Count Fosco is a challenge to the Victorian assumption that the arts and literature morally improve a person. He is as cultivated in the arts and in the sciences as one can be during this time period and claims to be sensitive to others emotions and feelings (a man of sentiment), yet he questions morality and virtue, and displaying a willingness to kill, ruin, or destroy anyone who gets in the way of his own interests. He not only shows us this, but tells us he is will punish anyone who threatens his interests. He also makes a speech before the two lady’s against virtue. Sir Percival represents a very different type of evil. He is all anger, tyranny, and resentment towards others, unable to control his emotions, yet hesitant to go as far as Fosco and kill others, preferring to control them through intimidation. As Fosco reveals in his letter that appears towards the end of the book, if Sir Percival had just taken his advice to have Mr. Hartright murdered and had recommitted Laura to the asylum they never would’ve been outwitted in the end.

Eventually Percival Glyde and Count Fosco do get their comeuppance. Percival dies in a fire after accidentally locking himself in the vestry when trying to destroy the forgery that he made all those years ago in attempt to remove the evidence against himself. Count Fosco is murdered in Paris for betraying a political brotherhood he once belonged to as a younger man in Italy. Walter attributes their demises, along with the necessary and accidental discoveries he makes along the way that help him solve the many mysteries in the book and restore Laura’s good name, to divine providence. This directly repudiates the Count’s philosophy against virtue that he makes in his speech. On the other hand, Laura marries Sir Percival and rejects Walter out of virtue (honoring her father’s wishes as opposed to her own “selfish” desires). She even reveals to Sir Percival that she will marry him, but doesn’t love him as her heart belongs to another. This admission is the virtuous thing to do, which of course only leads to Sir Percival’s resentment and is used by him as an emotional weapon against her. Insistence on virtue then causes the characters many problems. The story then at least partially affirms some of the Count’s arguments against virtue, even if it also rejects it overall. Perhaps Collins is suggesting too much virtue can be just as dangerous and just as much a character flaw as rejecting it completely. Another possibility is that Collins is implying that good and virtuous people might suffer from those who feel no such compunctions in the short term, but eventually justice and the divine plan rewards those who remain good and virtuous no matter what problems life throws at them.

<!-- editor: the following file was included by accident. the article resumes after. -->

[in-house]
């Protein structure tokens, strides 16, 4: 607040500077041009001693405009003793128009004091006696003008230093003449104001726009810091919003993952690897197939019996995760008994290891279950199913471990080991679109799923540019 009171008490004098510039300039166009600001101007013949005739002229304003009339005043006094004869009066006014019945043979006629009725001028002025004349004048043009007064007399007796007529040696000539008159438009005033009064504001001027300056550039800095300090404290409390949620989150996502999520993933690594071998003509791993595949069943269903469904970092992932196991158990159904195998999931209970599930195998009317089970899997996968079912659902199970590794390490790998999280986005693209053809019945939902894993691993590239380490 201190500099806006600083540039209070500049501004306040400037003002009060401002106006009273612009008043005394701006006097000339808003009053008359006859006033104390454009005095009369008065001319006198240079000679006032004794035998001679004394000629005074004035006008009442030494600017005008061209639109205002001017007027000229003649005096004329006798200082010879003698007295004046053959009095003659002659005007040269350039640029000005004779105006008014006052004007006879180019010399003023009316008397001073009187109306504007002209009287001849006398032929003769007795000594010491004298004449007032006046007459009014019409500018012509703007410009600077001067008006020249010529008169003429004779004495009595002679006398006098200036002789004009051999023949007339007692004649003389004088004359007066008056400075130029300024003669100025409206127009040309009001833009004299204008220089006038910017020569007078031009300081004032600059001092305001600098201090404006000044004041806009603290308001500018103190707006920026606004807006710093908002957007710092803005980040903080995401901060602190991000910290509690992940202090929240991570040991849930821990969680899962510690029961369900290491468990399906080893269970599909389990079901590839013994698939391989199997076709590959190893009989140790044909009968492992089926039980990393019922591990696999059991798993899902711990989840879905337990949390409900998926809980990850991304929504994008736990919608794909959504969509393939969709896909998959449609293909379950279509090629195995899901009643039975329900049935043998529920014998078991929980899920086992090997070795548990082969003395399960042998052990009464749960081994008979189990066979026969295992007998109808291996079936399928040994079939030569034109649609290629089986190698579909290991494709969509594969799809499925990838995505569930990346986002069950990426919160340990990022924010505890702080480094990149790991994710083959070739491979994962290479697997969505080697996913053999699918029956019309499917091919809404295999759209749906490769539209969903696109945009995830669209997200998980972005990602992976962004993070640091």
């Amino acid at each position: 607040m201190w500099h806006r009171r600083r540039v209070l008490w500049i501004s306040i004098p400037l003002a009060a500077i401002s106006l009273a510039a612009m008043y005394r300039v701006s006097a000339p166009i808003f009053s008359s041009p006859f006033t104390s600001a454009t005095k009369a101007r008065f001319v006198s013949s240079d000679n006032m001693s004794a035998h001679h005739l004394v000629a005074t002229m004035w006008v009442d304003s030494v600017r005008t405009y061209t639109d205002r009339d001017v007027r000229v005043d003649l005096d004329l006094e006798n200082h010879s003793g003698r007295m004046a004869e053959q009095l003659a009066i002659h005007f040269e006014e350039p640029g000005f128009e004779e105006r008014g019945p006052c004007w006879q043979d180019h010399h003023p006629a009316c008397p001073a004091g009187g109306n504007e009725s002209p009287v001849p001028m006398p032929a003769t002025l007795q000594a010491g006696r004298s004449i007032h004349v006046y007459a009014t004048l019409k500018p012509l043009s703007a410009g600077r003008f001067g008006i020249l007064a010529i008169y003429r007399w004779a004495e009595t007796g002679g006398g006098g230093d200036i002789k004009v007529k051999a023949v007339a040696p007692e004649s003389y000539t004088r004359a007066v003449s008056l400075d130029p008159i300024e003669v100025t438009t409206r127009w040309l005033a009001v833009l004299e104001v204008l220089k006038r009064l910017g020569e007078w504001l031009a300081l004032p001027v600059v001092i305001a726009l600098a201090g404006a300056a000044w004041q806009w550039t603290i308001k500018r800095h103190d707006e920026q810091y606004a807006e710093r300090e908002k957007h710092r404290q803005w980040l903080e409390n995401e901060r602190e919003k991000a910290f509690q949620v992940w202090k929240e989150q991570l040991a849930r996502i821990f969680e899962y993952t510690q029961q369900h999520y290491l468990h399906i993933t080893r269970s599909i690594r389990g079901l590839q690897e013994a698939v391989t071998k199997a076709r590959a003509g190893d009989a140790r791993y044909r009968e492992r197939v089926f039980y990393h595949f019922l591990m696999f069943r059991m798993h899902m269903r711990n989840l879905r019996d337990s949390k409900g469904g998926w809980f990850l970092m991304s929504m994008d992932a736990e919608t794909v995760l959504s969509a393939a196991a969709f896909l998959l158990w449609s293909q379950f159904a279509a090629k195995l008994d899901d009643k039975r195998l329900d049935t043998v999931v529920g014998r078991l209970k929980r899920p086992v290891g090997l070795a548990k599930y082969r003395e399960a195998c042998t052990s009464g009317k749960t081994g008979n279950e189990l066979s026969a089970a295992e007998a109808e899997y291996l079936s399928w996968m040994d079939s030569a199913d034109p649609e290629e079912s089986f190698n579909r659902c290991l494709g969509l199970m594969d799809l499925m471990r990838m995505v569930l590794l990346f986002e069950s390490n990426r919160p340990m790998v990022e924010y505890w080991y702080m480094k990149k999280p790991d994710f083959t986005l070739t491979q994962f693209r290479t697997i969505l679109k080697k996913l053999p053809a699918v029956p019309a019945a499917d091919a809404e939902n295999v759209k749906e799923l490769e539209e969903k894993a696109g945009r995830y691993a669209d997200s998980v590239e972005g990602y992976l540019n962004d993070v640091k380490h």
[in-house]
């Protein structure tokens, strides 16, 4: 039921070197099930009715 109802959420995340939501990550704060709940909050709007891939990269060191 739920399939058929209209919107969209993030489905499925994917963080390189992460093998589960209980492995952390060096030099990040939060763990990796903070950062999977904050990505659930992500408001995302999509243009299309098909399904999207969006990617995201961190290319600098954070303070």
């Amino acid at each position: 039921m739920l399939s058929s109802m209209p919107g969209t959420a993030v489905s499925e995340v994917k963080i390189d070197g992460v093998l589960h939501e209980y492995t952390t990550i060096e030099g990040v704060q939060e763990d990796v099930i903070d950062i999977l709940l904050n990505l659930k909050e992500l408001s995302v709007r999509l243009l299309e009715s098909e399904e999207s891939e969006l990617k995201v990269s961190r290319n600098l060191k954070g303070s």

Utopia by Thomas More (trans. Paul Turner)

In this slim book, Thomas More wrote a work that lent its name to an entire sub-genre of fiction. This is not to say More created the first piece of literature that could be called utopian. Many ancient works, such as the Garden of Eden from the Bible to pick one example, have dreamt of a perfect society where worry is nonexistent and all our needs are met. In the work, More writes himself as a character recalling a diplomatic mission where he met a sailor named Raphael. During this time More, along with some lawyers, and Cardinals begin a discussion about the societal ills plaguing England. As a world traveler, Raphael has seen many different societies and cultures with unique ways of life and offers his views on how to fix the endemic problem of thieves. He goes so far as to criticize the entire economic system of capitalism. Later, Raphael tells More about Utopia, a land that organizes it society along communist lines.

As my introduction discusses the satires of Lucian were a major influence on the text. However, Raphael’s description of the lives and society found in Utopia are reminiscent of Plato’s discussions in The Republic when he outlines his ideal society run by philosopher-kings. Yet for all the ways the text looks back at the past for influence, it is amazing how modern its ideas feel. During the discussion about how to deal with the growing problem of thieves, Raphael condemns the death penalty for such a minor offense. Raphael suggests that people who become thieves are just desperate and have no other means of securing their needs. The rich, in this case nobles, have created a situation where they cannot attain jobs. One of the English lawyers disagrees with him.